I had some Granny Smith apples that needed to be used, so I decided to make Julia Child’s Tarte Normande aux Pommes, a.k.a. Custard Apple Tart from Mastering the Art of French Cooking. Unlike many desserts, this tart is not overly sweet. It is, however, quite delicious!
The ingredients include a baked tart shell, Granny Smith apples, sugar, cinnamon, egg, flour, whipping cream, and Calvados (apple brandy).
Then, I peeled and cored two Granny Smith apples, and sliced them into thin slices. I tossed the apples with sugar and cinnamon, and let the mixture sit for about 10 minutes.
As it turned out, my beautiful design stayed on the bottom after the custard was added, so I really didn’t need to worry about how the apples looked. Anyway, the tart shell with the apples baked for 20 minutes at 375° F until the apples were tender.
While the apples were cooling, I made the custard. The first step was beating the egg with the sugar until the mixture had thickened and was a pale yellow. This took about five minutes with my electric mixer on high. Then I added the flour and beat the mixture until the flour was well incorporated.
This was followed by the addition of the whipping cream and the Calvados. If I hadn’t had the Calvados, I could have used a good brandy or cognac in its place. Once the custard was ready, I slowly poured it over the apples.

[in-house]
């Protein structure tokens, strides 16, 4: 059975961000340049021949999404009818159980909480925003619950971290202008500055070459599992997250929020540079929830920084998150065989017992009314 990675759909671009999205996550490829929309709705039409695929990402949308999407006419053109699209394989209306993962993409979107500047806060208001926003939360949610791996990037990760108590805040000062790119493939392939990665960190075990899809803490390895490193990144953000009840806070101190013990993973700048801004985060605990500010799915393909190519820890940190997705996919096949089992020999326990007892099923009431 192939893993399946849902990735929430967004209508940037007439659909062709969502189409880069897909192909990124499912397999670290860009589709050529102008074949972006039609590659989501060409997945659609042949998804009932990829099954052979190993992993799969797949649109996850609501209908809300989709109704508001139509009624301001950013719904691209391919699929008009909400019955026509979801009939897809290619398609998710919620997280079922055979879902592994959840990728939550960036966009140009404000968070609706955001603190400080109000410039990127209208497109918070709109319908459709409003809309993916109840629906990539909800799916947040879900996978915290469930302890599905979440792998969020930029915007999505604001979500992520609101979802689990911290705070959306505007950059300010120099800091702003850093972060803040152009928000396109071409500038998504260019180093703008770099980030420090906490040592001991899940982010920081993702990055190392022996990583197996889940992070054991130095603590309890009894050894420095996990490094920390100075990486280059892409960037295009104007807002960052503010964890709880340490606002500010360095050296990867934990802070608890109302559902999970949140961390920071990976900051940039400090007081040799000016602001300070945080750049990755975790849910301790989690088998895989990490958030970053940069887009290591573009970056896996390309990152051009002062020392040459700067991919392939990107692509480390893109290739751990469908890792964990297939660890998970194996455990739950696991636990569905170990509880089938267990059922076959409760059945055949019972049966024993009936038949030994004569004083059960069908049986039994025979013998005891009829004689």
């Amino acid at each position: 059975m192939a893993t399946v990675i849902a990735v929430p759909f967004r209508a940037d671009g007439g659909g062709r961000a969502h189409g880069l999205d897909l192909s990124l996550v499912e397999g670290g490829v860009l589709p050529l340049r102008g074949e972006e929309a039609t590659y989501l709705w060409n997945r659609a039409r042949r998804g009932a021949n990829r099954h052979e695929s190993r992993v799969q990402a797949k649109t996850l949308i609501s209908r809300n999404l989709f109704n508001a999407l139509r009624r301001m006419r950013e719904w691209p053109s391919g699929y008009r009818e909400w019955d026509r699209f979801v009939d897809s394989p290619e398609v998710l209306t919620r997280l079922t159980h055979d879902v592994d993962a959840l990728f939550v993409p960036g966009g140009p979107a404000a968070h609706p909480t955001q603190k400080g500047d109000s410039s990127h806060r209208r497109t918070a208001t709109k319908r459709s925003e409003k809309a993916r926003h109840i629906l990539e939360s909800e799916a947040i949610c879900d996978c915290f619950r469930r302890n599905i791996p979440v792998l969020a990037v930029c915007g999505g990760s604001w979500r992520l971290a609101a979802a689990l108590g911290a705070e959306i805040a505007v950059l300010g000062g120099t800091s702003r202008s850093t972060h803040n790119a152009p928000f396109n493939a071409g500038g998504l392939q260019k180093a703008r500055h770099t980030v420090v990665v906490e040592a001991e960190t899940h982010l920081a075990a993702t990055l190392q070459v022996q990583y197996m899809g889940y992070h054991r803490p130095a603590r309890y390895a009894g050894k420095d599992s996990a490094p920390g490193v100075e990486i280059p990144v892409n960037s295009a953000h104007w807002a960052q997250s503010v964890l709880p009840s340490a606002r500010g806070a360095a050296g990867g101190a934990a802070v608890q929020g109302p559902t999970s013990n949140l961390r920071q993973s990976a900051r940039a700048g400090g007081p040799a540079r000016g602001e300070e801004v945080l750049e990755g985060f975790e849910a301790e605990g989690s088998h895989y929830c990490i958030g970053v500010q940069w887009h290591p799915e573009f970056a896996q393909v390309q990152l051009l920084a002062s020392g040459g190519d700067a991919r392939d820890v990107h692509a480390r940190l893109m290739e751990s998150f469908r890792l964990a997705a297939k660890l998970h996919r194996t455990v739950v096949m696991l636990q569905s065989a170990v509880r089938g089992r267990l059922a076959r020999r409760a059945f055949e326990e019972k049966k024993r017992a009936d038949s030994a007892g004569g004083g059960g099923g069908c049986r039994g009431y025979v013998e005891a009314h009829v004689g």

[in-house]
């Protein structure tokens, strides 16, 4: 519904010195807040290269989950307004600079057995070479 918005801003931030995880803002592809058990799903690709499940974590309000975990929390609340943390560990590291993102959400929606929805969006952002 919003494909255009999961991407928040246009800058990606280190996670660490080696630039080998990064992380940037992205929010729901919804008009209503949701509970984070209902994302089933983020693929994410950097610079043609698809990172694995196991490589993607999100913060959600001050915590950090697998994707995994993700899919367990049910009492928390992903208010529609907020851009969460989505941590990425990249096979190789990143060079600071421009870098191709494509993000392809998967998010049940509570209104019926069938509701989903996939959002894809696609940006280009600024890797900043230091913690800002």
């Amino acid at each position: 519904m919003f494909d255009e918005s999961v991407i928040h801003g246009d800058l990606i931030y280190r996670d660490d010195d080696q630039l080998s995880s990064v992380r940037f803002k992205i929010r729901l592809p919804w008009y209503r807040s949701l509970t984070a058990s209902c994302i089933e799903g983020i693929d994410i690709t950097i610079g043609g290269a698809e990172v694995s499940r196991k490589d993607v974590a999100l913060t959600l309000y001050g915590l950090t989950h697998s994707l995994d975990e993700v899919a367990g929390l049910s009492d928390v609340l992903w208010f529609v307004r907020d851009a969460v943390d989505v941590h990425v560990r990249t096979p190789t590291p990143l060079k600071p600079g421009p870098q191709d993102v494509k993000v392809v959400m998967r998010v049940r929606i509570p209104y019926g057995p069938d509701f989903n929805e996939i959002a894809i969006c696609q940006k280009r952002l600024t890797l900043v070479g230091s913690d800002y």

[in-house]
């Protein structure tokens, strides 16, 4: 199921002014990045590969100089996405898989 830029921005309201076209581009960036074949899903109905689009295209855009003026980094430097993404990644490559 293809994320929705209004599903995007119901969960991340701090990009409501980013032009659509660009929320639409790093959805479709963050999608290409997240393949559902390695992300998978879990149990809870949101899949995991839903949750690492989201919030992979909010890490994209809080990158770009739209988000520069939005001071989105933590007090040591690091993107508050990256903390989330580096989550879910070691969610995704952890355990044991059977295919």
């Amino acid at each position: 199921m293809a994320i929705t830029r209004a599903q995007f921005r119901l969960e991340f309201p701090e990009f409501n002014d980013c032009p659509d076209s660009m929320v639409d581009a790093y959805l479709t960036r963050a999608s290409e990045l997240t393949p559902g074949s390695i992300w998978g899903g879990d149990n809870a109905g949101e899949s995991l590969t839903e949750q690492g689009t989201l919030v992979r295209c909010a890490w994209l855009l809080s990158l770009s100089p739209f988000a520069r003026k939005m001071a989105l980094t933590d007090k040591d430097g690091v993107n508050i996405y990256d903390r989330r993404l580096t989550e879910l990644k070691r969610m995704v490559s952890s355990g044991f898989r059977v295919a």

This was returned to the 375° F oven for 10 minutes, at which time, it had begun to puff up a little bit. I sprinkled a Tablespoon of confectioners’ sugar over the top of the custard, and baked it for an additional 20 minutes.
While this creamy tart may be eaten cold, it is at its best when hot or warm. It can be reheated.
An 8-inch partially baked pastry shell placed on a baking sheet*
2 Granny Smith apples
⅓ cup sugar**
½ teaspoon cinnamon
⅓ cup sugar**
¼ cup all purpose flour
½ cup whipping cream
3 Tablespoons Calvados or cognac
1 Tablespoon confectioners sugar
Preheat oven to 375° F.
Peel, quarter and core the apples. Cut in to ⅛-inch lengthwise slices. Toss the apples in a bowl with the sugar and cinnamon. Set sit for 10 minutes. Arrange apples in the pastry shell. Bake in the upper third of a preheated oven for 20 minutes, or until they start to color and are almost tender. Remove from oven and let cool while preparing the custard.
Beat the egg and sugar together in a mixing bowl until mixture is thick, pale yellow and falls back on itself forming a slowly dissolving ribbon. Beat in the flour, then the cream, and finally the Calvados or cognac. Pour the mixture over the apples. It should come almost to the top of the pastry shell.
Return to the oven for 10 minutes, or until the custard begins to puff. Sprinkle heavily with confectioners sugar. Return to the oven for 15 to 20 minutes more. The tart is done when the top has browned and a toothpick plunged into the custard comes out clean.
Slide tart onto a rack or serving dish. Yield: 6 servings.
*Note: If the partially baked pastry shell has cracks in it, go ahead and prepare the custard. Brush the inside of the pastry shell with the custard. Add the apples and proceed as above.
**For almost sugar free, substitute 2 Tablespoons Domino Light Sugar and Stevia blend for ⅓ cup of sugar that is mixed with the apples, and ⅓ cup Splenda Granulated for the ⅓ cup of sugar used in the custard.